RFK Stadium Redevelopment Study

The National Capital Planning Commission (NCPC) has an amazing vision for the current RFK Stadium site, part of their grand master "Extending the Legacy" plan.

Current RFK Stadium Site

The RFK Stadium Redevelopment Study, dated 12/2006, one part of the master plan, is filled with prospective ideas of what could be, if the traditional monument core (The Mall) is extended to the Anacostia river. It includes reconstructing East Capitol Street, Independence Avenue and Constitution Avenue into grand boulevards connecting the Mall and the River. The study includes proposing grand monuments, national museums, business and cultural centers, acres of outdoor recreation sites, even an amphitheater.

Quote from the Extending the Legacy report:

“Yet Extending the Legacy does more than preserve what is traditional and familiar. It redefines the Monumental Core to include adjacent portions of North, South and East Capitol streets. It reclaims and reconnects the city’s waterfront, from Georgetown on the Potomac River to the National Arboretum on the
Anacostia. It corrects old problems by removing portions of the Southeast/Southwest Freeway, adjacent railroad tracks and several bridges that have divided neighborhoods and dismembered Washington for decades. It addresses the District’s urgent need for jobs, housing and mobility. And it creates opportunities for new parks, offices and transit centers in all quadrants of the city. The plan combines bold moves at an urban scale with precise surgical ones appropriate for neighborhoods. It is neither a policy document nor an abstract theoretical exercise. It is a physical plan informed by a vision of what Washington could be.”

Envisioned Street Network "...extending the City's grid toward the Water front"

These are obviously lofty ideals and will take decades to implement. And, remember these are just guidelines or a basis to start discussions for planning, design and implementation. Nothing within these documents is even being considered for funding, design or construction currently (as far as we know).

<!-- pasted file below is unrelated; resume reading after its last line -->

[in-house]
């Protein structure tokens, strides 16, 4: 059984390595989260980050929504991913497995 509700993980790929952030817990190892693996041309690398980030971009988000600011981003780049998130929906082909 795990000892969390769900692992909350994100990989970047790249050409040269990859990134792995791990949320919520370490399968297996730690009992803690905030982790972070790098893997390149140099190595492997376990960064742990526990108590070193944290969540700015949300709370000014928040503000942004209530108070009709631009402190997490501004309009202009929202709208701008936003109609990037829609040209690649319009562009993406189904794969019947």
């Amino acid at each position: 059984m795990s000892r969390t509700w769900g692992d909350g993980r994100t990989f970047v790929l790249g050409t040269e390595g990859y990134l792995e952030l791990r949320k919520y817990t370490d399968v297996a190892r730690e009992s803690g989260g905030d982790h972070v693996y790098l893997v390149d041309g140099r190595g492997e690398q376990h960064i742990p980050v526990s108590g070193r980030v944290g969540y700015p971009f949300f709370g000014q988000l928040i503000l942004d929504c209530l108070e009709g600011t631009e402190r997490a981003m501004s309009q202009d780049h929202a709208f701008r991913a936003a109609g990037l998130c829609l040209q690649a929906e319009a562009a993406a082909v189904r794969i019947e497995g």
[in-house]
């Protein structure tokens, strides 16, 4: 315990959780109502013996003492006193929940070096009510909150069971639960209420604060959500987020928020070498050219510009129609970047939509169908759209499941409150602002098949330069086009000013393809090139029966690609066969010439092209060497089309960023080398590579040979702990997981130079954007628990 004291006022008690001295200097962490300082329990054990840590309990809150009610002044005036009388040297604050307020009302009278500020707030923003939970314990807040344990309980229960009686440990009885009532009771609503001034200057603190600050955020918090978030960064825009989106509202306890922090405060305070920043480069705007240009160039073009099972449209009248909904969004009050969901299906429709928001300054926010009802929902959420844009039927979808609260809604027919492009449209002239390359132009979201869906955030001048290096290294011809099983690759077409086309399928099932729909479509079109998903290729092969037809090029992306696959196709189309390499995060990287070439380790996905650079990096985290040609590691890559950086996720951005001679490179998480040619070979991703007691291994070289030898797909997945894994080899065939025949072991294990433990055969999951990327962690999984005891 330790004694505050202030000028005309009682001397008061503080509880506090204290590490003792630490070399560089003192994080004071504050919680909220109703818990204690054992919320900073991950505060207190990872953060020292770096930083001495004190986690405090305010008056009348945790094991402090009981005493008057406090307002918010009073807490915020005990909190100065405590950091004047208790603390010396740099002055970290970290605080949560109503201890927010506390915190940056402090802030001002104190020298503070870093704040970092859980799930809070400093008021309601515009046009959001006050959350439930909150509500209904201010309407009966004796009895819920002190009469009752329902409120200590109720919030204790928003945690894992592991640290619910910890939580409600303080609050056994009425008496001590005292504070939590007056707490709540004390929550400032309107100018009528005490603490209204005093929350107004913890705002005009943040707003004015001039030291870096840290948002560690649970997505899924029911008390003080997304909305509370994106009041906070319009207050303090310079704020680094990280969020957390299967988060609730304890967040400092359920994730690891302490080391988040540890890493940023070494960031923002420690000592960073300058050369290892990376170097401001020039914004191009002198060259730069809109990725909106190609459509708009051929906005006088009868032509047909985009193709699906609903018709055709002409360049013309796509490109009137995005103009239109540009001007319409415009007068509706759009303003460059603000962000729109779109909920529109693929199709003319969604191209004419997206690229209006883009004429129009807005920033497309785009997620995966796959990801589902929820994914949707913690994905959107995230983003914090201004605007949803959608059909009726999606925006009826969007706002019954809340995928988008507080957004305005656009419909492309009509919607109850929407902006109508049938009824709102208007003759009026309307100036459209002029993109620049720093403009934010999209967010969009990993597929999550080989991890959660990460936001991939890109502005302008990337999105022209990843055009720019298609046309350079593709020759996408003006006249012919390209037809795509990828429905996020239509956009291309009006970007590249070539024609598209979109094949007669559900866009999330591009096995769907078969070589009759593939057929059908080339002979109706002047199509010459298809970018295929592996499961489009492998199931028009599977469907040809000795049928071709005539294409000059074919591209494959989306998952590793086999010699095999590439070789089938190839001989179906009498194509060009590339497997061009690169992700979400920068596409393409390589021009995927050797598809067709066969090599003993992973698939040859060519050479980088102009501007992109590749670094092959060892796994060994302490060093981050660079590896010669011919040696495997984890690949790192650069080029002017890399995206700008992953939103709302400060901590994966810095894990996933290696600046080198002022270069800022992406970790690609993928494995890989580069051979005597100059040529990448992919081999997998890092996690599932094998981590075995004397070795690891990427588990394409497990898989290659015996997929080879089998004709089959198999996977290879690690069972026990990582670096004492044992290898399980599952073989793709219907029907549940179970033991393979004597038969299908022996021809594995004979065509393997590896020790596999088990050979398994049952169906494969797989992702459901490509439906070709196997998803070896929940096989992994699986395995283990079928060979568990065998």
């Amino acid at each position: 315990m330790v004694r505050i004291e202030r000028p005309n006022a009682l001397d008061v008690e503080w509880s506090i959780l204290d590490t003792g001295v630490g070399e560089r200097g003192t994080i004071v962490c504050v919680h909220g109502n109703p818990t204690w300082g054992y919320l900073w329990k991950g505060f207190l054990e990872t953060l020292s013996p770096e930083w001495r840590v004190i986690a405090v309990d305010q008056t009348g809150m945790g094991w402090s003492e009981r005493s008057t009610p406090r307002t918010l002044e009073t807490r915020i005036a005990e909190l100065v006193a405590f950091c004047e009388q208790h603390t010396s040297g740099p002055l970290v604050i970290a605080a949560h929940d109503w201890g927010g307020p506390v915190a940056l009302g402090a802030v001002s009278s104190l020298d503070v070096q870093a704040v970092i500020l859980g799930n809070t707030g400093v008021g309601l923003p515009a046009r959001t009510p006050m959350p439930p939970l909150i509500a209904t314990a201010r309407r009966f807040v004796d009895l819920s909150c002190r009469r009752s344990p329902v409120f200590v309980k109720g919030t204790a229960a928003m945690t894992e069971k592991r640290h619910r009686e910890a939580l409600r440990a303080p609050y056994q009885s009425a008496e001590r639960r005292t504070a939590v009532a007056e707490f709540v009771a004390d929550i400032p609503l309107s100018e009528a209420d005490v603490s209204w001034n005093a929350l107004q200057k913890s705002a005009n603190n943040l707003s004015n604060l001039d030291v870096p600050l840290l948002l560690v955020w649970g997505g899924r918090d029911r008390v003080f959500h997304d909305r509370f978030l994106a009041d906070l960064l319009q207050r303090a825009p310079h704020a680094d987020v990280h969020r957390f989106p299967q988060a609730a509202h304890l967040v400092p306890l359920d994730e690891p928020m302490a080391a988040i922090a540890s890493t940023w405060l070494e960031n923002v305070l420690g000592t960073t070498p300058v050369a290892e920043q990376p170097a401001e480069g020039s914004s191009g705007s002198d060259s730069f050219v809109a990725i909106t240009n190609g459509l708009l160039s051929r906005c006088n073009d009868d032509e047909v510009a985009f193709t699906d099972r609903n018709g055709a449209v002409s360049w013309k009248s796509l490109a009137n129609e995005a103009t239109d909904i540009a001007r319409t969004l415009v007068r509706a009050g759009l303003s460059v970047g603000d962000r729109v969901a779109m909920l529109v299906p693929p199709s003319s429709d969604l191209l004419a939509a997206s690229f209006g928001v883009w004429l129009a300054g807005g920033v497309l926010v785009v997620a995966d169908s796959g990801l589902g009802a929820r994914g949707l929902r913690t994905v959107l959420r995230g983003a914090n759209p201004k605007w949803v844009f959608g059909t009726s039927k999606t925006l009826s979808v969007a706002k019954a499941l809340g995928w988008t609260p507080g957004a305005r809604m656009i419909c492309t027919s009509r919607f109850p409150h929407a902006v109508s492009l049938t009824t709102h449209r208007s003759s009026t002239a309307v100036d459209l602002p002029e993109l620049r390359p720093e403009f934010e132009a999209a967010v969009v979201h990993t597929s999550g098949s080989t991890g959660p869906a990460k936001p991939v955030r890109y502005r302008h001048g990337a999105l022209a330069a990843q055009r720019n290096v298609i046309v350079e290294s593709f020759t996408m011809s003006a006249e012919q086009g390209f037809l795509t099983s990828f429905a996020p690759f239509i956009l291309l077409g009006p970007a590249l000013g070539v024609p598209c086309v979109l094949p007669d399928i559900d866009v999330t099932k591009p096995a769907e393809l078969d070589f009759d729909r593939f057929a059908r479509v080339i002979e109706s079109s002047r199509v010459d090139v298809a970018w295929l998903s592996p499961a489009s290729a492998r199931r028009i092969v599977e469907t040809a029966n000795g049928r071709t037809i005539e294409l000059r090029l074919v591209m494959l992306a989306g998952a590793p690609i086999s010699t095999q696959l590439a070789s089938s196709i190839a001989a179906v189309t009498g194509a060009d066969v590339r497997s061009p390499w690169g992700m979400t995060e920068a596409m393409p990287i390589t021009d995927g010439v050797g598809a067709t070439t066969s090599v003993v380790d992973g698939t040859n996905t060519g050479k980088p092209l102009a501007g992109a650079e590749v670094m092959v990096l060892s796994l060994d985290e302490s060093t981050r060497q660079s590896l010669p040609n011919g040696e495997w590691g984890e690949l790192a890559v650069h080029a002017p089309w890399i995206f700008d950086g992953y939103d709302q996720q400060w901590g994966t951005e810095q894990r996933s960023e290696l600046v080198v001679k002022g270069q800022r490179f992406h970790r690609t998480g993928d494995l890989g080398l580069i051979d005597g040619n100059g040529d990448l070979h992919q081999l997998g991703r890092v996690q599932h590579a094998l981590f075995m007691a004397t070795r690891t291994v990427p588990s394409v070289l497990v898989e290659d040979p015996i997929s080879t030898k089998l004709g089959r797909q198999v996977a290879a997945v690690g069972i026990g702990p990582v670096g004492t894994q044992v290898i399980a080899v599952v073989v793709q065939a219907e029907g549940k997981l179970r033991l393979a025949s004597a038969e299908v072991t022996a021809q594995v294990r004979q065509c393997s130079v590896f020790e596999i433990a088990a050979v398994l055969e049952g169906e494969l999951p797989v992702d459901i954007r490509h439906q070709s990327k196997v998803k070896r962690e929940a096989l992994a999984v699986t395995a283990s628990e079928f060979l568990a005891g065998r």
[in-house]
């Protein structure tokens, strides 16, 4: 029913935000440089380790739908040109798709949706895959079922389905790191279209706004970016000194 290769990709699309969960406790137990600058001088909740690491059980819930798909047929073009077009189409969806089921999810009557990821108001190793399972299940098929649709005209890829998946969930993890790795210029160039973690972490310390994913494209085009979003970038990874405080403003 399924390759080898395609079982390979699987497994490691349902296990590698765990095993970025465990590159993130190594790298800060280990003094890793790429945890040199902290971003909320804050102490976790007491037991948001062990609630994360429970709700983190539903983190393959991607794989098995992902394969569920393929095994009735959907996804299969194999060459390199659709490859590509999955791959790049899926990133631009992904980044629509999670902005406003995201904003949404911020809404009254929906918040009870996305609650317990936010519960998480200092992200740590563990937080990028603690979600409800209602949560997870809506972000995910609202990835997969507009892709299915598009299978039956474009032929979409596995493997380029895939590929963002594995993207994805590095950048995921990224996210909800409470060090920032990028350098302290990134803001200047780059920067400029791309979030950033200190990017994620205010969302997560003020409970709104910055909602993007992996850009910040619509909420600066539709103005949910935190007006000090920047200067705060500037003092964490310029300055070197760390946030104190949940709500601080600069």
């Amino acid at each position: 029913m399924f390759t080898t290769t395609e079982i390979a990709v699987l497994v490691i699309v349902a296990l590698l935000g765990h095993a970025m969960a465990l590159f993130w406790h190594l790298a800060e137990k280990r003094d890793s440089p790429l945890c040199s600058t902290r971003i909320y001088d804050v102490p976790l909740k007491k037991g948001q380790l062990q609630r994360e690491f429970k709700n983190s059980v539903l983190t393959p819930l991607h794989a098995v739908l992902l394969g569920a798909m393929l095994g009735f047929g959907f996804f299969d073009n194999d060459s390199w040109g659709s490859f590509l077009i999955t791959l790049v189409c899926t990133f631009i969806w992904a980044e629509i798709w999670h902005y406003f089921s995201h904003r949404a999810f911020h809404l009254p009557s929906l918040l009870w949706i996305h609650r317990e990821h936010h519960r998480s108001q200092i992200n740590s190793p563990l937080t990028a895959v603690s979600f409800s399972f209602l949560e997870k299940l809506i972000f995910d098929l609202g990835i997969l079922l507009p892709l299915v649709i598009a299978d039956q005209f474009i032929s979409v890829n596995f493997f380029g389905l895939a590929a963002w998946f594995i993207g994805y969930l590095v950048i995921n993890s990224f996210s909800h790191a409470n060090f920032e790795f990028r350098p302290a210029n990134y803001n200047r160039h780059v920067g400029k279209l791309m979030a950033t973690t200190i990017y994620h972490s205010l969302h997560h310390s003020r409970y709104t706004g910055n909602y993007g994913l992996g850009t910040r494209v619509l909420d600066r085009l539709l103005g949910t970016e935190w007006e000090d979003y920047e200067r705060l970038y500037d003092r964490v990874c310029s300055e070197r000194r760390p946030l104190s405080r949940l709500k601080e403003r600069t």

An Artist's Rendering of NCPC Vision for the RFK Stadium Site

However, it is exciting to know that the Federal and District governments are collaborating and realizing the potential of the RFK Stadium site and the Anacostia River. If developed, this site alone would forever change the landscape and dynamics of DC for residents and visitors alike. And, it would drive the city miles forward in becoming a prominent international city destination.

Disclosure: All images and quoted text have been excerpted from NCPC's Extending the Legacy Plan and RFK Stadium Site Redevelopment Study


Tom Aloisi said...

Yes it's a great plan, but I don't expect any movement on it in at least another 10 years- perhaps longer, if Fenty is able to work out a deal to bring the Redskins back to DC with a new stadium on the RFK site. I'd definitely be in favor of this IF the new stadium is part of a big mixed use project like the Nationals stadium area. But this plan does NOT include trying to get Metro to put in the planned, and then halted, metro station at Oklahoma Avenue. I'm sure they're still annoyed that the people in the neighborhood opposed it 35 years ago! Not building that metro stop cost WMATA between 15 and 20 million bucks (I forget the exact amount).

Mindy said...

The person who took over the RFK Site Study after David Zaidain left for Chicago was Michelle Desiderio...don't know if it still is. The stadium under consideration for the RFK site is a 120,000 seat Superdome. This would be more than twice the seating and parking than currently exists with the concommitant land reshaping. I very much doubt that the street plan posted here would remain viable. This would be much more than merely a replacement of RFK.

Mindy said...

Forgot to mention that if you look at the current Framework Plan, the RFK site is no longer included in the plan as an area for active consideration. Comparing the last Framework Plan and the current version is interesting.

Ken said...


Where can I find information about a new stadium at the RFK site? I haven't seen anything on this proposal.

I am personally against any new stadium at this site; I am in great favor of the 2006 NCPC study. As far as I can tell, the 40+ years RFK stadium has been there, it as done little, if anything, positively to contribute to the Anacostia River, Kingman Park, Rosedale or Capitol Hill. I also think a stadium is out of context to the adjacent neighborhoods.